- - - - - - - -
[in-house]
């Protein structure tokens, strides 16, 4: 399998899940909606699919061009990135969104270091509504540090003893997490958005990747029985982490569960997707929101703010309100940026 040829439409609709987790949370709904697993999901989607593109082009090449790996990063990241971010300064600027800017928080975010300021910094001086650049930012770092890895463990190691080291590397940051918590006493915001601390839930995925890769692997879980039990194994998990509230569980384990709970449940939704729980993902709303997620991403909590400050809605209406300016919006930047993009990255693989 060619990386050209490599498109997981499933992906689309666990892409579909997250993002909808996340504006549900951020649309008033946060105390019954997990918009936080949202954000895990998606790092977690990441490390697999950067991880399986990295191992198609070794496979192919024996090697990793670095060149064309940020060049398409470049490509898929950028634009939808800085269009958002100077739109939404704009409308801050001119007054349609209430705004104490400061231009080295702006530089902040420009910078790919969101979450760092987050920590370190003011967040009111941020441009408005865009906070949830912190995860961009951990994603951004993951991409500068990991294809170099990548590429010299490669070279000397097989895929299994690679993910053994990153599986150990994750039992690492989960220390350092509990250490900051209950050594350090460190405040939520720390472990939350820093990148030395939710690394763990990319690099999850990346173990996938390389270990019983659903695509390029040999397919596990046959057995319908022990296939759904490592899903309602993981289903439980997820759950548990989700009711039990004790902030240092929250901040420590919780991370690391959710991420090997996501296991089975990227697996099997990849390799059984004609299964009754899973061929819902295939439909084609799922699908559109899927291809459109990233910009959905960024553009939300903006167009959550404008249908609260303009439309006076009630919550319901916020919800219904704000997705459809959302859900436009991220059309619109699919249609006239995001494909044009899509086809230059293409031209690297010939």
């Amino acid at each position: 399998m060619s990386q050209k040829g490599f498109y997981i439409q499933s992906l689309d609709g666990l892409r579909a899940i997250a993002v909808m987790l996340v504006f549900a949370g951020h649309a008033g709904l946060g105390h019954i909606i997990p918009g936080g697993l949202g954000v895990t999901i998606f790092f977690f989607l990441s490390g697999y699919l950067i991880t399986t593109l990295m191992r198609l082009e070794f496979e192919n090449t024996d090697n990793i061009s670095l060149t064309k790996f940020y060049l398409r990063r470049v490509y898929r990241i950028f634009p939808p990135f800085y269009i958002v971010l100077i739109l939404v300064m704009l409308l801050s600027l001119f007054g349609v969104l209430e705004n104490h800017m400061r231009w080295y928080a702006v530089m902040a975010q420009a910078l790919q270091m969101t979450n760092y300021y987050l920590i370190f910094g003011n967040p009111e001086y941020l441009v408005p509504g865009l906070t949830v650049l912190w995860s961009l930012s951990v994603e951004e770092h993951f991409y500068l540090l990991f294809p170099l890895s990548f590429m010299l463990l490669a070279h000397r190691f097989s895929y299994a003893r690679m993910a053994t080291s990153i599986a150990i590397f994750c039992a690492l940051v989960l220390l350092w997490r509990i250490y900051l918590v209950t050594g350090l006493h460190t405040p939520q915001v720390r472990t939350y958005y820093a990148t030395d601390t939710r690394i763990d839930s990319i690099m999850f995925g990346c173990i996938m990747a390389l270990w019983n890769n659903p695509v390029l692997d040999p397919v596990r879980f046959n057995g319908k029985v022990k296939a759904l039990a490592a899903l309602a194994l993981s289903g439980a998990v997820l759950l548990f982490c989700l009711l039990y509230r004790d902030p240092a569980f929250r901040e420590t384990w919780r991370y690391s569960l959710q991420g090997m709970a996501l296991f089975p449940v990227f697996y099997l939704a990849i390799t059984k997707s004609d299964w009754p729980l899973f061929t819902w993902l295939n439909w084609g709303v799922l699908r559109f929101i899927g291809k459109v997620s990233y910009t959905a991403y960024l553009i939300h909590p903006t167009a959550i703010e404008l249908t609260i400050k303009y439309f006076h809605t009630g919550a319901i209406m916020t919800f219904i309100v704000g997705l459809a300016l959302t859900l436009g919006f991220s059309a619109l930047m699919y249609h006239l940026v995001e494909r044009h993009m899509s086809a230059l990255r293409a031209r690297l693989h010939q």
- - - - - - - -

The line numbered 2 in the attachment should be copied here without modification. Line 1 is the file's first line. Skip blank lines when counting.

């Protein structure tokens, strides 16, 4: 399998899940909606699919061009990135969104270091509504540090003893997490958005990747029985982490569960997707929101703010309100940026 040829439409609709987790949370709904697993999901989607593109082009090449790996990063990241971010300064600027800017928080975010300021910094001086650049930012770092890895463990190691080291590397940051918590006493915001601390839930995925890769692997879980039990194994998990509230569980384990709970449940939704729980993902709303997620991403909590400050809605209406300016919006930047993009990255693989 060619990386050209490599498109997981499933992906689309666990892409579909997250993002909808996340504006549900951020649309008033946060105390019954997990918009936080949202954000895990998606790092977690990441490390697999950067991880399986990295191992198609070794496979192919024996090697990793670095060149064309940020060049398409470049490509898929950028634009939808800085269009958002100077739109939404704009409308801050001119007054349609209430705004104490400061231009080295702006530089902040420009910078790919969101979450760092987050920590370190003011967040009111941020441009408005865009906070949830912190995860961009951990994603951004993951991409500068990991294809170099990548590429010299490669070279000397097989895929299994690679993910053994990153599986150990994750039992690492989960220390350092509990250490900051209950050594350090460190405040939520720390472990939350820093990148030395939710690394763990990319690099999850990346173990996938390389270990019983659903695509390029040999397919596990046959057995319908022990296939759904490592899903309602993981289903439980997820759950548990989700009711039990004790902030240092929250901040420590919780991370690391959710991420090997996501296991089975990227697996099997990849390799059984004609299964009754899973061929819902295939439909084609799922699908559109899927291809459109990233910009959905960024553009939300903006167009959550404008249908609260303009439309006076009630919550319901916020919800219904704000997705459809959302859900436009991220059309619109699919249609006239995001494909044009899509086809230059293409031209690297010939």